A famous Jewish joke says that most of the events we commemorate on our holidays can be summarized in one simple sentence: “They tried to kill us, they failed, let’s eat.” This attitude has seen our ancestors through every form of oppression and persecution that the Jews have experienced across the centuries, all over the world. It doesn’t matter how much they try to harm us, we will make the most of our circumstances, however dire they may be—and we’ll end up with something delicious.
A prime example can be found in the history of Jewish Italian cuisine.
Jews arrived on the Italian peninsula back when it was united as the Roman Empire; during the Jewish-Roman wars, beginning in 66 BCE and spanning 70 years, thousands of Jews were taken back to Rome as slaves, an event depicted on the city’s Arch of Titus. Their numbers swelled to over 50,000 in the first century CE, when they occupied urban centers and port towns, often earning their freedom and becoming merchants. However, when the Emperor Constantine decriminalized Christianity in 313 CE and subsequently converted, he paved the way for central Italy to become what it is today: the seat of the papacy.
The Roman Empire’s collapse created a number of separate states. Each state treated its Jewish citizens differently, but over time, a pattern emerged: that of ghettoization. Venice was the first city to restrict Jews to a ghetto in 1516, followed by Rome, where Jews were constrained to a ghetto in 1555 under a decree by Pope Paul IV. Cum nimis absurdum was a papal bull requiring Roman Jews to be segregated and to identify themselves with blue items of clothing. It also restricted property rights and the learning of skilled trades, forcing Jews into unskilled jobs as pawnbrokers, moneylenders, secondhand dealers, and “rag men.”
The Roman ghetto was located in one of the most undesirable quarters of the city, subject to constant flooding from the Tiber river, near the old fish market. At this time there were about 2,000 Jews living in Rome and their living conditions in the ghetto were terrible, with many barely surviving in extreme poverty, due to the restrictions enforced on them. The hardship, however, did not discourage the Roman Jews. The women of the ghetto, demonstrating that necessity is truly the mother of invention, made the most out of their difficult situation. They went to the fish market after it closed, collected all the heads and tails and leftovers that the fishmongers had disposed of, and boiled them to make a soup. That is the humble origin of zuppa di pesce (fish soup), a dish that is now considered a local delicacy and a staple in the Jewish quarter in Rome, appreciated by locals and tourists alike.
In 1661, the local authorities, in the person of Domenico Zauli, bishop of Veroli and vicar general of the Diocese of Rome, had the rabbi and the administrators of the Jewish community of Rome set some strict sumptuary rules, or laws about luxury, to limit and restrict—supposedly on moral grounds—any extravagance in food and clothing within the community. These bizarre rules that the Catholic authorities wanted to enforce on the Jews had little to do with luxury and much to do with abuse—they really just seemed aimed at further limiting the freedom of the Jews.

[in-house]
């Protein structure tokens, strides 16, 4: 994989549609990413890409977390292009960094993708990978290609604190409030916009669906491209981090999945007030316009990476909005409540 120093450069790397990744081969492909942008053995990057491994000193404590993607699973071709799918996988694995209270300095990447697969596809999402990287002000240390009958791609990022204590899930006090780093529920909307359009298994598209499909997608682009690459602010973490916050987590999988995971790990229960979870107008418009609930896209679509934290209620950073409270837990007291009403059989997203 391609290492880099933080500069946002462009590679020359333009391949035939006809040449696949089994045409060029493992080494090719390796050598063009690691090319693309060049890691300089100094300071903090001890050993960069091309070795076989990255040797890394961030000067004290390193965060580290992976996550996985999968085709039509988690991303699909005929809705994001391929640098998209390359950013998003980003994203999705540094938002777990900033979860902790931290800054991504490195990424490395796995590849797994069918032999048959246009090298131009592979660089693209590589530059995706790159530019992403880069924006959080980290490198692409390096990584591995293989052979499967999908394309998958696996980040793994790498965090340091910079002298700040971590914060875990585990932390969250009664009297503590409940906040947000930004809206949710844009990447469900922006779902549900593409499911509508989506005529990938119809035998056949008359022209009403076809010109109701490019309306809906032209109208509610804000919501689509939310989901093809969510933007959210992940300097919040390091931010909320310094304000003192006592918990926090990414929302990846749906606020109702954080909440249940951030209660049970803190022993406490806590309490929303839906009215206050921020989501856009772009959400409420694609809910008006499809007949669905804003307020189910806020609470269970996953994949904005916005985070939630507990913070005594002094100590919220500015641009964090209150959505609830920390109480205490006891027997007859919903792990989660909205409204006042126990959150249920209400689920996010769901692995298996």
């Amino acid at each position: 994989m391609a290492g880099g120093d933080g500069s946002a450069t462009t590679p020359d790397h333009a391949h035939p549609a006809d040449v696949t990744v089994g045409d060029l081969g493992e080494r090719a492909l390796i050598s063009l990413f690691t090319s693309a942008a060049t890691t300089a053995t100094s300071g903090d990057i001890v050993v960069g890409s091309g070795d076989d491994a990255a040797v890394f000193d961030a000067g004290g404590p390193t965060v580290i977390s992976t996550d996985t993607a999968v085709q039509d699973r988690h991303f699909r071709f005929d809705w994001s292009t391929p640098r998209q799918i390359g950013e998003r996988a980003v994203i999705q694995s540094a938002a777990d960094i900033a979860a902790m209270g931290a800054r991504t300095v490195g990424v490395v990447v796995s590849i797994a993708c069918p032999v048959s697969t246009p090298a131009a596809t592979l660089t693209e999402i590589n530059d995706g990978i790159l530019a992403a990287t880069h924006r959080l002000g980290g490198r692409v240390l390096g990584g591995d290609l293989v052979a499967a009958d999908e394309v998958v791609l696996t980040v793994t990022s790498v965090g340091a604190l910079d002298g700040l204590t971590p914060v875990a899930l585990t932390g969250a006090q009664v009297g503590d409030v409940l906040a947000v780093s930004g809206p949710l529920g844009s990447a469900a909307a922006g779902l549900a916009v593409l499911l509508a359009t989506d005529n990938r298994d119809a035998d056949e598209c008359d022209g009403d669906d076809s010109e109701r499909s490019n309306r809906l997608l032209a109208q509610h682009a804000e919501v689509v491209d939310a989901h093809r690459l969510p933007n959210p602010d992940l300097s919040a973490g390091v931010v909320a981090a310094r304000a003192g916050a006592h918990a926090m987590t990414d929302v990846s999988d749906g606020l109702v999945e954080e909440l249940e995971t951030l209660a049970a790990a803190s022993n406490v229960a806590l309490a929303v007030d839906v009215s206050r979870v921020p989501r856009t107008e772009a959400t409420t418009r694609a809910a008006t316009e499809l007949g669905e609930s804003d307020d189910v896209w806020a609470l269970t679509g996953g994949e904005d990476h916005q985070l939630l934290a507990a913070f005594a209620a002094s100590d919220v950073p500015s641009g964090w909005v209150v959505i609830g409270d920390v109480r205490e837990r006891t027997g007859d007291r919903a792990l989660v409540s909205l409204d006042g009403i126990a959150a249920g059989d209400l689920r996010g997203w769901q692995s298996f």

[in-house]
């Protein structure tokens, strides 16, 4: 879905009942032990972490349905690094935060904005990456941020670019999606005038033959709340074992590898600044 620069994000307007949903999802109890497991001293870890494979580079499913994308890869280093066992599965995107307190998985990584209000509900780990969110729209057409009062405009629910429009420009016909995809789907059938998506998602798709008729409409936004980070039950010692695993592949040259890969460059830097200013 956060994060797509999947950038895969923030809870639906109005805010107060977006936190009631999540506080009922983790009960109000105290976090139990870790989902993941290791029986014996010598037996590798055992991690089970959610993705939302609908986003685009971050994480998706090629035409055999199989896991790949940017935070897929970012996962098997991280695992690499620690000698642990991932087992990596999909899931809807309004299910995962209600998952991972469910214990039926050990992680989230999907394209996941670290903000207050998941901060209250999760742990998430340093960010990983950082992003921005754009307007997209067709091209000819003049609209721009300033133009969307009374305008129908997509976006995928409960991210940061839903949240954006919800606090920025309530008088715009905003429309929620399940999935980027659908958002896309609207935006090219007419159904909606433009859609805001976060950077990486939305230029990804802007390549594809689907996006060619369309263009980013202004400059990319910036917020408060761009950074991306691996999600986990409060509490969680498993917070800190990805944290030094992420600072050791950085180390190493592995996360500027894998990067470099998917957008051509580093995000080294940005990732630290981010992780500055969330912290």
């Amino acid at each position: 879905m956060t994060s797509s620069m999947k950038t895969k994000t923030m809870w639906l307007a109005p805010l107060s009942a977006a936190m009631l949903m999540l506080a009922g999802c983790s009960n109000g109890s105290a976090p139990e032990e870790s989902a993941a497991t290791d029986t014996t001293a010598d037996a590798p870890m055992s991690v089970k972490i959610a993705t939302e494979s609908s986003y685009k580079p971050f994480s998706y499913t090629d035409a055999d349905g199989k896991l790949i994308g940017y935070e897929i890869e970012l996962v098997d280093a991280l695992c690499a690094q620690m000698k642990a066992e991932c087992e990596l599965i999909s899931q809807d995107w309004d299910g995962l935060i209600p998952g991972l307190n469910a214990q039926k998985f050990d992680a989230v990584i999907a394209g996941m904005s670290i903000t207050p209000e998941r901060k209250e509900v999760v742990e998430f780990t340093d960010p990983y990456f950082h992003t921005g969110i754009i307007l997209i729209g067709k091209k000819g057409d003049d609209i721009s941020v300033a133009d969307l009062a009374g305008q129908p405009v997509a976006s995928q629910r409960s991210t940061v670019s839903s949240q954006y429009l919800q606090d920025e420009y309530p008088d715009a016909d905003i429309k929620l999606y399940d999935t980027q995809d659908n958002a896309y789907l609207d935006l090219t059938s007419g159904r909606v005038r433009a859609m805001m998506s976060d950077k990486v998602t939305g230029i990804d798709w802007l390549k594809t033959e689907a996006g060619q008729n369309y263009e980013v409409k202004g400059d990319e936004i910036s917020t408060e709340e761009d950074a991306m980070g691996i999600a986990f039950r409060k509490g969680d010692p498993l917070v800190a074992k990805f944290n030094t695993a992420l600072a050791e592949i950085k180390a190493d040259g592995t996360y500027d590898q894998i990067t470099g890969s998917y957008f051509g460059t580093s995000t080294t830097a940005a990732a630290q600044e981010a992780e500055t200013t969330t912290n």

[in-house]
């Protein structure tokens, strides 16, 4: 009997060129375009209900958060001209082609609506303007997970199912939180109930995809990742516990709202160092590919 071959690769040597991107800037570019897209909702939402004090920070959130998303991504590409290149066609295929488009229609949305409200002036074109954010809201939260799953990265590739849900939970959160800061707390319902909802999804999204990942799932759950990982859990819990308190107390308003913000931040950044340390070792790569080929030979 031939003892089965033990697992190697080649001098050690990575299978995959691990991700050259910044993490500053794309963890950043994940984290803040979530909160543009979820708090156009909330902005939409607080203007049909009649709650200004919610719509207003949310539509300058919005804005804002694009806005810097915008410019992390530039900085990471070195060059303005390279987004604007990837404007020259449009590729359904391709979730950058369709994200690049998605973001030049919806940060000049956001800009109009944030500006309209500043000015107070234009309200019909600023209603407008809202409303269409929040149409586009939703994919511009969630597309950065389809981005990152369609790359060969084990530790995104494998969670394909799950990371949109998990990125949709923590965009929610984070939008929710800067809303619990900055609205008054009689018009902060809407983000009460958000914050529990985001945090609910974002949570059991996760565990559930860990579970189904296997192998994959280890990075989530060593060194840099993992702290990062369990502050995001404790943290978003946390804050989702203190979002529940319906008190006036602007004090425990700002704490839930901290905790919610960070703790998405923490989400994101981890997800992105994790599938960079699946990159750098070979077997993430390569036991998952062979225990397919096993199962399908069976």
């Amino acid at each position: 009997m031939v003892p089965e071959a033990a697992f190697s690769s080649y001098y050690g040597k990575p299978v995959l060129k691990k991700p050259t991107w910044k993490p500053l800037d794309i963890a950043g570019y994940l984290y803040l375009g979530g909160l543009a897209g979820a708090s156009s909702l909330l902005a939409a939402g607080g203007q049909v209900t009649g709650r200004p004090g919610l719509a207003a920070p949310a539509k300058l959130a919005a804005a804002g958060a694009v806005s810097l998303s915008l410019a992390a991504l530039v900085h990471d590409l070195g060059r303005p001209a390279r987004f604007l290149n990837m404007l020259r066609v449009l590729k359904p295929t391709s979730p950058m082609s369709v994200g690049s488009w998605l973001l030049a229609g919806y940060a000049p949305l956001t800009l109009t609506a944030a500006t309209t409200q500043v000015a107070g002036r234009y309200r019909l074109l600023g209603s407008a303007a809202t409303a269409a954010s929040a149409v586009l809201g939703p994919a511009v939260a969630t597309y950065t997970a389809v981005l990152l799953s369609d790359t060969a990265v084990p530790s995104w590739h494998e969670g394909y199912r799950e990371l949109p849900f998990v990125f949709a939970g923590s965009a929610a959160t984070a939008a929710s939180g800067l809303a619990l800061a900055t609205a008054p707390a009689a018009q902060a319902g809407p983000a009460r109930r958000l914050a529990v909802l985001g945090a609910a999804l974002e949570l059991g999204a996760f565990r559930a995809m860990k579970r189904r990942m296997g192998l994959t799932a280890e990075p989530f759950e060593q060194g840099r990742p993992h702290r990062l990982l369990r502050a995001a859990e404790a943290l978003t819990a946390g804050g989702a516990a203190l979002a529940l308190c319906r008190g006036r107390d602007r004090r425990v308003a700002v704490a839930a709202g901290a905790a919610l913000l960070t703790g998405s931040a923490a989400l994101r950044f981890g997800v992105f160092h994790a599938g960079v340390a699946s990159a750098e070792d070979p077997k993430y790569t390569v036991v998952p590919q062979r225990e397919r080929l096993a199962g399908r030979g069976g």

Among the regulations contained in the sumptuary rules, many were about food. What could be served at a wedding reception, which pastries could be gifted to a new mother, which specific type of cookie could be had at a brit milah … the options were limited to almost nothing, so that the Jews would not take any pleasure or enjoyment, however small. Two strikingly odd rules applied to salads and fish: Jews could not eat “rich salads,” meaning leafy green dishes featuring other ingredients such as eggs or cheese. They could only have plain lettuce, endive, chard, and wild herbs. As for the fish, Jews were only allowed “anchovies and blue fish,” the latter being, in Italian, a category that includes small, lower quality, inexpensive varieties that are net-fished in large amounts such as sardines, mackerel, and herring. The Jews were not disheartened. They took some of the ingredients they were allowed to use—namely, curly endive and anchovies—layered them in a baking dish, topped them with good Italian olive oil, salt, and pepper, and made aliciotti con l’indivia, a delicious dish that is also served to this day in every restaurant in the ghetto.
But regulations continued to be placed on the Jews of Rome. In 1775, Pope Pius VI came up with another peculiar rule to complicate Jewish daily life. This time the object of the regulation was milk, which Jews could only buy for their own consumption in small quantities, but not sell to others, especially to Christians, in any form: cheeses, custards, baked goods, etc. That’s when Jews started to bake cheesecakes covered with a flat layer or a tight lattice of pastry dough, so that nobody could see that the filling under the pastry was indeed cheese.
These are just a few of the fascinating stories about Italian food that can be uncovered by looking in depth at the dusty recipe notebooks of Italian Jews. The stories behind these recipes show how, against all odds, even oppression and poverty can, over time, give rise to some extraordinarily delicious food, and prove how the Jews have never given up enjoying and celebrating the pleasure of life—such as good food—even when things were rough, making limonata, so to speak, out of every lemon that was thrown at them.
Benedetta Jasmine Guetta is a food writer and photographer based in Milan. She runs Labna, the only Jewish/kosher cooking blog in Italy, specializing in Italian and Jewish recipes. Her latest book is Cooking alla Giudia.